BTW, the Diagram's AI does think the Knight is worth more than a Bishop. For each capture target the Knight also has two possible final squares.

Greg Strong wrote on 2020-10-08 UTC

As far as I got it, the only unusual aspects of this variant is the piece confinement and the mandatory capture. So it should not be that difficult. The only special-purpose code that is needed would be for rejecting moves that end on an edge square and do not specify a locust victim (which could be added as the end of the Post-Move sections), and for apparently pseudo-legal moves with non-edge pieces or non-captures with edge pieces, a test whether any of the edge pieces has a capture.

Ok, perhaps I should have said it would be very difficult for me...

I have added full support to ChessV though.  This required a couple of special rules, but I added support for basic capture-by-overtake to the internal move generator.  My quandry now is what the pieces should be worth...  The Rook, Bishop, and Queen are modified in the same way so I assume their relative value should be similar to Chess... The board is enlarged, but use of the outer ring is limited and landing on it hurts your options on the following move significantly, so I think the values should probably not change much from 8x8 values.  The Knight is interesting - he has a choice of captures, so maybe his value is augmented.  The Pawn, when capturing, moves forward two spaces instead of one, getting it to the other side faster, so maybe it should be worth more as well.  But these are just guesses.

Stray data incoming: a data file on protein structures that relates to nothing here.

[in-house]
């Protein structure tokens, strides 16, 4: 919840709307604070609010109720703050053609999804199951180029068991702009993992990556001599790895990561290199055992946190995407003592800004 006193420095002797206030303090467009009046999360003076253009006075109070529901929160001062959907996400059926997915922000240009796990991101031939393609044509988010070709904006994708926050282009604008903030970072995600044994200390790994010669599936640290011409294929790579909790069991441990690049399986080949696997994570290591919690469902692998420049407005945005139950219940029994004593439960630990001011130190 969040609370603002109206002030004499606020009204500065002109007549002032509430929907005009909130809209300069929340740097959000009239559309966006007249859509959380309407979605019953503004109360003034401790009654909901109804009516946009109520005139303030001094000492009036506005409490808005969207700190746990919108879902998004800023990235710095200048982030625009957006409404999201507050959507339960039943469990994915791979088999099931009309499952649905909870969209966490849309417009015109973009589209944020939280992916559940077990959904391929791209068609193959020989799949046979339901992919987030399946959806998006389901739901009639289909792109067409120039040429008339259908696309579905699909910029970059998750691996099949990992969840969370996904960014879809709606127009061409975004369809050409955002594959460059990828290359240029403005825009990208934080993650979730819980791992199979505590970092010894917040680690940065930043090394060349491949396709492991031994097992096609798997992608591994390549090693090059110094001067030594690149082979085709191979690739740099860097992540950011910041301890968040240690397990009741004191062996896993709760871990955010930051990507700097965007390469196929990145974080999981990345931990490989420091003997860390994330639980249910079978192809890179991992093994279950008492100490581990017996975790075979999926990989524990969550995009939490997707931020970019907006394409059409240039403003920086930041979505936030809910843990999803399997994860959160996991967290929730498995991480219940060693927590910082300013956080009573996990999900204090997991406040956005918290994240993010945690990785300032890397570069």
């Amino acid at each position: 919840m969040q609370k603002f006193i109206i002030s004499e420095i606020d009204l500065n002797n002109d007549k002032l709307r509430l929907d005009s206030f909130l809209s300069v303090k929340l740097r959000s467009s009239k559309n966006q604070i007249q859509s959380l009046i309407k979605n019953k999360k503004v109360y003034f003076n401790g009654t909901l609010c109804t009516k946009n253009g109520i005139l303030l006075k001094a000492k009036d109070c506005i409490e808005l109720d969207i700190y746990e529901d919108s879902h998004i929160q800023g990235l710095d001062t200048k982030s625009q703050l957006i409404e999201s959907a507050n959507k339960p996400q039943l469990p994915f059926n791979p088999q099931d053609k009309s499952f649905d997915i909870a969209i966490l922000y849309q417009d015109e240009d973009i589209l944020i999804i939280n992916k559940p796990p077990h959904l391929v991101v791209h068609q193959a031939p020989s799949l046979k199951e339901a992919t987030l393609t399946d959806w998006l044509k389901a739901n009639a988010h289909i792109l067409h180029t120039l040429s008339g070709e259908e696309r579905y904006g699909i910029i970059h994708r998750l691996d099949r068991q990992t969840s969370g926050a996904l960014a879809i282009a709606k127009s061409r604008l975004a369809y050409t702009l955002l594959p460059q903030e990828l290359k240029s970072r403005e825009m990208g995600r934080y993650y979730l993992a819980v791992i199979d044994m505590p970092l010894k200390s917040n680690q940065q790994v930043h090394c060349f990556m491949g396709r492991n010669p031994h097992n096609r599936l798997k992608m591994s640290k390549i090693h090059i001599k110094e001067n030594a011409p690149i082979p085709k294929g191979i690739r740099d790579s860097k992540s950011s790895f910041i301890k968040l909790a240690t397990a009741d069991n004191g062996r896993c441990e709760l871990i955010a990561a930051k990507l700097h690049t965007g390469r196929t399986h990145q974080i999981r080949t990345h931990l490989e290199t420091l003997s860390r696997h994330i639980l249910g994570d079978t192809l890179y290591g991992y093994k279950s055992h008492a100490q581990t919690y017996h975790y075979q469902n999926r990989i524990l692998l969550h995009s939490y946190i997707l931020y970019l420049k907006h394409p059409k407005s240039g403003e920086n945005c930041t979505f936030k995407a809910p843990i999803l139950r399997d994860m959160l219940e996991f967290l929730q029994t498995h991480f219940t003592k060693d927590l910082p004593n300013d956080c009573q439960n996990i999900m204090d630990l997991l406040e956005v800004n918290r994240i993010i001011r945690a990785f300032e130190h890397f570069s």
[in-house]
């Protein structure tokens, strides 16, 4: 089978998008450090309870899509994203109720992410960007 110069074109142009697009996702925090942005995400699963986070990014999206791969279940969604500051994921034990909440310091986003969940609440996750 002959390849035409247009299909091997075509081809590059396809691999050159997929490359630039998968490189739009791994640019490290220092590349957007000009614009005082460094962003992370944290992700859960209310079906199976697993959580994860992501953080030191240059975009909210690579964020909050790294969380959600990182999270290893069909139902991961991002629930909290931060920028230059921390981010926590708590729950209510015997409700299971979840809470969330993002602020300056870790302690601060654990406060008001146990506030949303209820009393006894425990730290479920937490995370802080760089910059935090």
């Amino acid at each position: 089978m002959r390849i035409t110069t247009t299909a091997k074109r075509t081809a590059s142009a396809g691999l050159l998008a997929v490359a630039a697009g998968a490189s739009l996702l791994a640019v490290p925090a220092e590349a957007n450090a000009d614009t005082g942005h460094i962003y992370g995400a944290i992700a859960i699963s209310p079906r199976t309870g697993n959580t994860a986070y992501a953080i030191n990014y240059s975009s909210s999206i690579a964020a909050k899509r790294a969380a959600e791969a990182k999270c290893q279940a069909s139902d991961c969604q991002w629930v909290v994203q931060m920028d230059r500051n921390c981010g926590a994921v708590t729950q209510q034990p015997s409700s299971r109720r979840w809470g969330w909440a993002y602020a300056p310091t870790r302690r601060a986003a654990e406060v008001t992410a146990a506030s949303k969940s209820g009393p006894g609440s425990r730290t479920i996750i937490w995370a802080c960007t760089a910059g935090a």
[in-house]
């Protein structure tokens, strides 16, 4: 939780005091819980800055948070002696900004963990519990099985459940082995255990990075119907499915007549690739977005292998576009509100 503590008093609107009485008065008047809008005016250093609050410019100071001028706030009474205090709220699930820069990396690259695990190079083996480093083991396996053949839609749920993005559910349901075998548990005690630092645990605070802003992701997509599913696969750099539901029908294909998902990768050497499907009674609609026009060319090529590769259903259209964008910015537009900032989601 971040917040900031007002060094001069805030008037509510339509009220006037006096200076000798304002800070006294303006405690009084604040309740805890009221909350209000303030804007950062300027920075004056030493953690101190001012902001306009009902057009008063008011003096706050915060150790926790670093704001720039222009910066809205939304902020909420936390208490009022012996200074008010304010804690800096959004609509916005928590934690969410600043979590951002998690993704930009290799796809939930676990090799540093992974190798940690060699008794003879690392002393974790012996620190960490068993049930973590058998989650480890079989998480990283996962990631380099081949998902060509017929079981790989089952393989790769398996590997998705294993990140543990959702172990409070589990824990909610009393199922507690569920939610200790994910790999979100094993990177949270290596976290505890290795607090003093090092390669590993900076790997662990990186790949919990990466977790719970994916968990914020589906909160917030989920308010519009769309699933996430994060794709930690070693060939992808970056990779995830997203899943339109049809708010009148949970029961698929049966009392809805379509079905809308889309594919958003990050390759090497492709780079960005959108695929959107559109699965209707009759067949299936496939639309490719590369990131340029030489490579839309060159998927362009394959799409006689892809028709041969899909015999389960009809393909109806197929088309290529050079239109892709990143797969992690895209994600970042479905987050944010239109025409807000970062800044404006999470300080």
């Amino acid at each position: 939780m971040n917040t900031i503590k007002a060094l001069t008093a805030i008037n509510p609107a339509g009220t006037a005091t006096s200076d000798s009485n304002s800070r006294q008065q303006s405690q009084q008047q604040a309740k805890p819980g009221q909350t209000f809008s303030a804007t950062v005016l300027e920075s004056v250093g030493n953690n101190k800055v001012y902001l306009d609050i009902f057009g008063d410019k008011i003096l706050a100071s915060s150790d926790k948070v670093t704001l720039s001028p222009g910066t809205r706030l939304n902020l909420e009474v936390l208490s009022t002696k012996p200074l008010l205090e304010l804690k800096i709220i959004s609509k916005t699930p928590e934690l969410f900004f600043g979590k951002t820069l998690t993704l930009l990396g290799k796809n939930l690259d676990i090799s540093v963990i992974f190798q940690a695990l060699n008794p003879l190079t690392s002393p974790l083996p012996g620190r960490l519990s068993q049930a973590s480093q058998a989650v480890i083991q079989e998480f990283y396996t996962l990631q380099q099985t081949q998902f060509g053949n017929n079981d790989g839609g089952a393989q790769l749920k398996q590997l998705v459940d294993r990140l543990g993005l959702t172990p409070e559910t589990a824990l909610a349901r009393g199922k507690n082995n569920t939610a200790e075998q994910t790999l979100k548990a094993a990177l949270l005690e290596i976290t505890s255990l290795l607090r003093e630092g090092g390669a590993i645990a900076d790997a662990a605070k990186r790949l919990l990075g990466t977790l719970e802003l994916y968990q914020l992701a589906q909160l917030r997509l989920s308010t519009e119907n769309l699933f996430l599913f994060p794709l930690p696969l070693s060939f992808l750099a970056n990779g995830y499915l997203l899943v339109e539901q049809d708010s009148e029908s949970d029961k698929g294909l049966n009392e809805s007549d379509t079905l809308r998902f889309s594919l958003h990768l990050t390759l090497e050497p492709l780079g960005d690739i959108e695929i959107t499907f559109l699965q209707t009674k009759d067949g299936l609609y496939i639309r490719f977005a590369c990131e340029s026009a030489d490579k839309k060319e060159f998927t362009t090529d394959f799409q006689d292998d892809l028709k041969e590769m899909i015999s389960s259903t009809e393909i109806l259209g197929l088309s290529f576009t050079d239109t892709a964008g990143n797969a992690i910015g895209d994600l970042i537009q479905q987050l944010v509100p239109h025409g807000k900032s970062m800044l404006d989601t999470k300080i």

EDIT: Upon further consideration ... the Knight has a choice of captures, but no choice where he lands.  The Bishop, Rook, and Queen, though, unlike in Chess, can capture and still choose which square to land on (if there is space.)  So maybe the Knight is not more powerful.

H. G. Muller wrote on 2020-10-03 UTC

A rule-enforcing preset would be nice, but that would probably be pretty difficult.

As far as I got it, the only unusual aspects of this variant is the piece confinement and the mandatory capture. So it should not be that difficult. The only special-purpose code that is needed would be for rejecting moves that end on an edge square and do not specify a locust victim (which could be added as the end of the Post-Move sections), and for apparently pseudo-legal moves with non-edge pieces or non-captures with edge pieces, a test whether any of the edge pieces has a capture.